• Get some code plugs. NCPRN.net and SCHEART.us have the most recent files. These are programming files that contain info about the repeaters on the system.
  • Use the radio: Select the proper zone for your area and choose a talk group. It’s helpful to understand the architecture of the network, and know exactly what’s happening in the background too. For example, if you key up on the entire “PRN” network, you are simultaneously bringing more than 40 repeaters across the eastern US online. You probably don’t want to use PRN for ragchew, so you should move your QSO to a more localized “chat” frequency.

Download the presentation

First NPOTA activation; creeping towards DXCC

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Very possibly the dorkiest photo of me ever taken, but it does prove I was there…

Last Thursday I checked off my first activation for National Parks on the Air, operating from AA-10, the Revolutionary War Park in Camden, S.C.

Since I don’t have a mobile unit, I caught a ride with my good friend Ronnie, W4RWL, and he graciously allowed me to use his Kenwood 480. I started CQing on 20 meters and snagged a dozen or so stations out west, but band conditions weren’t great. Once 20m dried up, we moved to 40m and called again. The bands didn’t seem to be much better there, but I ended the effort with 52 QSOs in the log.

I probably would have kept going had we not been interrupted by a pair of guys who parked alongside of us, and seeing the large screwdriver antenna on Ronnie’s truck, wanted to see what we were doing. Turns out they were hams from the upstate and were familiar with NPOTA. By the time we finished talking with them, I’d lost the frequency. Eyeball QRM I reckon?

By the time I made it back home a half hour later, I already had an e-mail waiting for me from a ham in Florida, who mentioned that I couldn’t pick him up, and questioned whether we had the attenuator switched on.

Now, I’ve been known to make stupid radio mistakes before (like the time I had the K3 in test mode and CQed on RTTY for a half hour on field day and wondered why no one was responding…), but we definitely weren’t running with an ATT on, and in fact, we had the pre-amp in-line. Hehe, I was tempted to ask him if he was sure his rig wasn’t in low power mode, or if his antenna was tuned properly, but I politely apologized and told him I’d be hitting AA-10 again soon and would send him an e-mail.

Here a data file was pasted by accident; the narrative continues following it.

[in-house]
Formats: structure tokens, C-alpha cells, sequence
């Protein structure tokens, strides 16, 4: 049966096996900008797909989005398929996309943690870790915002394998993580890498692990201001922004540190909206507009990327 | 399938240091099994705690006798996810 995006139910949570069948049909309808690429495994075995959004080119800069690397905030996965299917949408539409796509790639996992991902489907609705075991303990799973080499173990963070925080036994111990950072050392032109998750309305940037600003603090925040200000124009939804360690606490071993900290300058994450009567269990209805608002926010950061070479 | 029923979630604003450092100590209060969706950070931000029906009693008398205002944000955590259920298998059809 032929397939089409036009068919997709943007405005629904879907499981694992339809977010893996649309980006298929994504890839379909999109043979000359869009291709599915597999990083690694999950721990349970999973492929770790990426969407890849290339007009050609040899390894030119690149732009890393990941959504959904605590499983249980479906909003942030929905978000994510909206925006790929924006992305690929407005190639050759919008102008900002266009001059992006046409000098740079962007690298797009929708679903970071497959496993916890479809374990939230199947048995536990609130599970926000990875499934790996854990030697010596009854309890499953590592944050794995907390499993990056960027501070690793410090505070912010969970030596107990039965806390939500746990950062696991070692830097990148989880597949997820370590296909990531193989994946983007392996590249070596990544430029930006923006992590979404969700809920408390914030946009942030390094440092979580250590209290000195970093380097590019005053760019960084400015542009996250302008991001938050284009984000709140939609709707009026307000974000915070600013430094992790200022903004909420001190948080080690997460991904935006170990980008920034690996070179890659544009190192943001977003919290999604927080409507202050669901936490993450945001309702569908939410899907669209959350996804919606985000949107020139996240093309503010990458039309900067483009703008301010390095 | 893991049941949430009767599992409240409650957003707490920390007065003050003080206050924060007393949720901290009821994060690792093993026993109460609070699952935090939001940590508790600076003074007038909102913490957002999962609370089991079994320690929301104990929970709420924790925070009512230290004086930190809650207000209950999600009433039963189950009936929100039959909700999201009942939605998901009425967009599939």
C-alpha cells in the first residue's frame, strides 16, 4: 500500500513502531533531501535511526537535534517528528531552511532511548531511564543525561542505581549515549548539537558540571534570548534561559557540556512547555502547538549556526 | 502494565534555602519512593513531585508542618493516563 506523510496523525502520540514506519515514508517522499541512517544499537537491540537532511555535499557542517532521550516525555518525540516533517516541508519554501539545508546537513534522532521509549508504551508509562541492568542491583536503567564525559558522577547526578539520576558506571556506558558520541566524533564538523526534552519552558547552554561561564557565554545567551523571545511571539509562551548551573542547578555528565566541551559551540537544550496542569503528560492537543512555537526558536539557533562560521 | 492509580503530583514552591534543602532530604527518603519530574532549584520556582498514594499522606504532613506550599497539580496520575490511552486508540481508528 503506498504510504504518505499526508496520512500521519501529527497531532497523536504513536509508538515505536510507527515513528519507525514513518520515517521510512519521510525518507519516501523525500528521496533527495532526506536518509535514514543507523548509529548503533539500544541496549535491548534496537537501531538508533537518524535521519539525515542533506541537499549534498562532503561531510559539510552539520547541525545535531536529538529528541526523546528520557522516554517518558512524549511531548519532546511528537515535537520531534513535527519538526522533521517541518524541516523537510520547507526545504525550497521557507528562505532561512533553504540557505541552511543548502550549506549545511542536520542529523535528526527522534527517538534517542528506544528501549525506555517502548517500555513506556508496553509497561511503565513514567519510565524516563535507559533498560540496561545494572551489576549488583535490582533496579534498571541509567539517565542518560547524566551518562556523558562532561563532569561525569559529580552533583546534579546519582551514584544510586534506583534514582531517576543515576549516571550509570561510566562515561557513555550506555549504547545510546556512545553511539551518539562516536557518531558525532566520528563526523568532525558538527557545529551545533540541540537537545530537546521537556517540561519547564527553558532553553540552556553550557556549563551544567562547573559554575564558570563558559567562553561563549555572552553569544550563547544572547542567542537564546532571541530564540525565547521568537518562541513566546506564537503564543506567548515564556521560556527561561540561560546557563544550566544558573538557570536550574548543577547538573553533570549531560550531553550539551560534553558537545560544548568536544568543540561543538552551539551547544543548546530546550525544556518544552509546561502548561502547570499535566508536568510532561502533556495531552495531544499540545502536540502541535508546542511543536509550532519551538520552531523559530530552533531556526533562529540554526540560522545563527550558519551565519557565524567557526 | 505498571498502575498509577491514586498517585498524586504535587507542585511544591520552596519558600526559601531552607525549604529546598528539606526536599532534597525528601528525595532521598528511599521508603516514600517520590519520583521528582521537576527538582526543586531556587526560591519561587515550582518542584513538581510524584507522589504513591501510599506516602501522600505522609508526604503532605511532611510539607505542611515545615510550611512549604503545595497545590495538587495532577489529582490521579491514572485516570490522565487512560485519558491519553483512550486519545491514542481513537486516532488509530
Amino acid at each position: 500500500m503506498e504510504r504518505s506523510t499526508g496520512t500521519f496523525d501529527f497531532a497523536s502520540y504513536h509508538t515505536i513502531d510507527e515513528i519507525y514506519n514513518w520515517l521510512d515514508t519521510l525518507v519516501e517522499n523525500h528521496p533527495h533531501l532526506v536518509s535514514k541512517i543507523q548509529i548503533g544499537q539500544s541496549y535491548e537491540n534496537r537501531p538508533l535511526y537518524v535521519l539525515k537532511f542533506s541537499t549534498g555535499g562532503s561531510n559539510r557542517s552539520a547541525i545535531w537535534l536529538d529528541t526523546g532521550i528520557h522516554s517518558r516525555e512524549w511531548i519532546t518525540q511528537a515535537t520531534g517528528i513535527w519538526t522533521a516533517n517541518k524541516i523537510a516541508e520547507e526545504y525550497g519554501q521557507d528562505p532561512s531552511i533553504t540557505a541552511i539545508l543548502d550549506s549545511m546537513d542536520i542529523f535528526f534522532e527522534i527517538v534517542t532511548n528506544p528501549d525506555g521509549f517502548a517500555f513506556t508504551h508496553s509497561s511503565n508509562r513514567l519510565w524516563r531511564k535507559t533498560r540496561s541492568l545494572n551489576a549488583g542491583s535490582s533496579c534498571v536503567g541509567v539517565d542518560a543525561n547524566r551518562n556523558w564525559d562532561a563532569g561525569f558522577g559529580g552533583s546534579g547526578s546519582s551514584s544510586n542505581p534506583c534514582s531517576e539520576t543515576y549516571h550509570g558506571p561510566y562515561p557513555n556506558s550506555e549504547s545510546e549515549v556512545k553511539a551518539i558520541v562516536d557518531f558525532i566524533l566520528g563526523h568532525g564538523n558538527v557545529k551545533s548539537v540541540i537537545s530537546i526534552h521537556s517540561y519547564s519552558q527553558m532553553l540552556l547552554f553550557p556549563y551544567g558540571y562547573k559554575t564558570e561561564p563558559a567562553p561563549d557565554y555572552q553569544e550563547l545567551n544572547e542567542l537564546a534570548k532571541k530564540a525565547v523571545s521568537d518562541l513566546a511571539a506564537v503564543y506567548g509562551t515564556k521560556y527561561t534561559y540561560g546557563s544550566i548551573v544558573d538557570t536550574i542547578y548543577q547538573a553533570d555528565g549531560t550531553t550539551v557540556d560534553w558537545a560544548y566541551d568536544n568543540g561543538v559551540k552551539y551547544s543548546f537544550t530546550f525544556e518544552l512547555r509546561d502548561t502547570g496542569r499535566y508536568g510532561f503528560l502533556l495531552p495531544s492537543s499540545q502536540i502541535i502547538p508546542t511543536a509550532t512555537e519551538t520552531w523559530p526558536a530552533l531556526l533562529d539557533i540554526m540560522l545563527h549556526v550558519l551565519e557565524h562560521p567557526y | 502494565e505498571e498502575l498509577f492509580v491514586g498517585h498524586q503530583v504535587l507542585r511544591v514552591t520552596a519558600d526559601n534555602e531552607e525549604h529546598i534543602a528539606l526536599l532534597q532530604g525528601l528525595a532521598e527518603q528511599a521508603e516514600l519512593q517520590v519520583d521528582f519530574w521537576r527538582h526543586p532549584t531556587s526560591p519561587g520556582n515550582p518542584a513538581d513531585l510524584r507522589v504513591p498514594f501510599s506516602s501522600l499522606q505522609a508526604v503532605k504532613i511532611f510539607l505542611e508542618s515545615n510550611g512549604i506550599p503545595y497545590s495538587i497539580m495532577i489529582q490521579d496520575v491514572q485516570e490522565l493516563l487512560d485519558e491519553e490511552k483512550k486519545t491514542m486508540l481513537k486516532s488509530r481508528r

He soon responded, saying he worked N4TAL at AA-10 a few weeks back and never received an LoTW confirmation. I had to laugh: N4TAL is my friend Ronnie’s XYL and she literally JUST set up her Logbook account.

I immediately uploaded my logs from AA-10 (Yes guys, I DID properly set the park location, and no, I don’t need any help setting that up…), and instantly confirmed nearly half the QSOs. People are really into NPOTA!

DXCC creep

5j0pI’ve worked well over a 100 DX entities at this point, in fact, I remember when I hit 100 — a CW contact with an operator in the Balearic Islands — but I’m trying to get DXCC using only Logbook of the World confirmations. I sat at 87 confirmed for a really long time. That number slowly crept to 90 as confirmations from very old contacts appeared and my K1N contacts also finally confirmed.

I decided to jump in the fray for an hour or so during the SSB DX contest a few weekends ago and I tacked on a few new ones, including Jamaica (how have I never worked this before?), and Cape Verde. So I’m up to 91 92 confirmations now (Cape Verde just QSLed, w00t!) and keeping a close eye on the cluster for the rare ones (who may also be LoTW users). In fact, I had a nice grab last week on 17 meter CW, 5J0P, from San Andres and Providencia.

 

Look what I found…

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I was at the Charleston Hamfest Saturday and found an old friend: My first ham radio, the FT-847, with my old desk mic and auto-tuner, was for sale at one of the tables there.

I sold this setup back last year. One of guys there, knowing I once owned an FT-847 pointed it out. I took a look at it and thought, “hey this is a good-looking 847” … then I looked closer and started seeing some familiar marks along the top. Then I spotted the LDG YT-847 tuner on the right, and the MD-100 mic. Yep, this was my old station.

I noticed the price they were asking was a good bit higher than I sold it for. Of course, at the end of the day, I saw the seller boxing it back up and carting it off without a sale.

Small world!

What a difference a year makes, Winter Field Day is better than ever

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290 QSOs, 40 states, plus Canada and Puerto Rico contacted, several DX entities. Winter Field Day’s 2016 effort was the best ever for our club, and most of us only operated for about five hours.